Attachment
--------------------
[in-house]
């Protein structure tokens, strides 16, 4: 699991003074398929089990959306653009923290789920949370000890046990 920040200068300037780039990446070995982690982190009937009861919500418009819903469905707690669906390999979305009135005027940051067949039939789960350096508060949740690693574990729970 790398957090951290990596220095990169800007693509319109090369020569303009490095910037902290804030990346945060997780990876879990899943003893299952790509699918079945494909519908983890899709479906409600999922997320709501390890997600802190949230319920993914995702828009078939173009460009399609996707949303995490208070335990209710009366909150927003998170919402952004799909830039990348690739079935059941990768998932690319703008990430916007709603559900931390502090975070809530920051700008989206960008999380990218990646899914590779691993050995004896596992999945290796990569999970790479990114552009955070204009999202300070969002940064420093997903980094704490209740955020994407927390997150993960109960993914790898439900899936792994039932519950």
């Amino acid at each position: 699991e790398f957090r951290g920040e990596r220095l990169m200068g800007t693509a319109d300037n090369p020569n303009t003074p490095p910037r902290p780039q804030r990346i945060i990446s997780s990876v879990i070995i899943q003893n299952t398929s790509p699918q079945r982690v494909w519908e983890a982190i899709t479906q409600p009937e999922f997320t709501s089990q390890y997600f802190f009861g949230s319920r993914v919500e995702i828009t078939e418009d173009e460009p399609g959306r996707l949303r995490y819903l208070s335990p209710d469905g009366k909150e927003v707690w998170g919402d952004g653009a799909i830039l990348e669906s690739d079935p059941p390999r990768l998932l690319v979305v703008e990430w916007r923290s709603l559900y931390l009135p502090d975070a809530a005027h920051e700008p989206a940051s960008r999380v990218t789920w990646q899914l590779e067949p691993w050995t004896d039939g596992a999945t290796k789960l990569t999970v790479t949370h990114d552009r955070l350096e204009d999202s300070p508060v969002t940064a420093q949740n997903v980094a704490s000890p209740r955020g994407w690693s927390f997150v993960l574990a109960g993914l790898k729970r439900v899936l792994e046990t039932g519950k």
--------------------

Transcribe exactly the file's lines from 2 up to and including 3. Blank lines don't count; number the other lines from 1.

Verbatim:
């Protein structure tokens, strides 16, 4: 699991003074398929089990959306653009923290789920949370000890046990 920040200068300037780039990446070995982690982190009937009861919500418009819903469905707690669906390999979305009135005027940051067949039939789960350096508060949740690693574990729970 790398957090951290990596220095990169800007693509319109090369020569303009490095910037902290804030990346945060997780990876879990899943003893299952790509699918079945494909519908983890899709479906409600999922997320709501390890997600802190949230319920993914995702828009078939173009460009399609996707949303995490208070335990209710009366909150927003998170919402952004799909830039990348690739079935059941990768998932690319703008990430916007709603559900931390502090975070809530920051700008989206960008999380990218990646899914590779691993050995004896596992999945290796990569999970790479990114552009955070204009999202300070969002940064420093997903980094704490209740955020994407927390997150993960109960993914790898439900899936792994039932519950």
């Amino acid at each position: 699991e790398f957090r951290g920040e990596r220095l990169m200068g800007t693509a319109d300037n090369p020569n303009t003074p490095p910037r902290p780039q804030r990346i945060i990446s997780s990876v879990i070995i899943q003893n299952t398929s790509p699918q079945r982690v494909w519908e983890a982190i899709t479906q409600p009937e999922f997320t709501s089990q390890y997600f802190f009861g949230s319920r993914v919500e995702i828009t078939e418009d173009e460009p399609g959306r996707l949303r995490y819903l208070s335990p209710d469905g009366k909150e927003v707690w998170g919402d952004g653009a799909i830039l990348e669906s690739d079935p059941p390999r990768l998932l690319v979305v703008e990430w916007r923290s709603l559900y931390l009135p502090d975070a809530a005027h920051e700008p989206a940051s960008r999380v990218t789920w990646q899914l590779e067949p691993w050995t004896d039939g596992a999945t290796k789960l990569t999970v790479t949370h990114d552009r955070l350096e204009d999202s300070p508060v969002t940064a420093q949740n997903v980094a704490s000890p209740r955020g994407w690693s927390f997150v993960l574990a109960g993914l790898k729970r439900v899936l792994e046990t039932g519950k």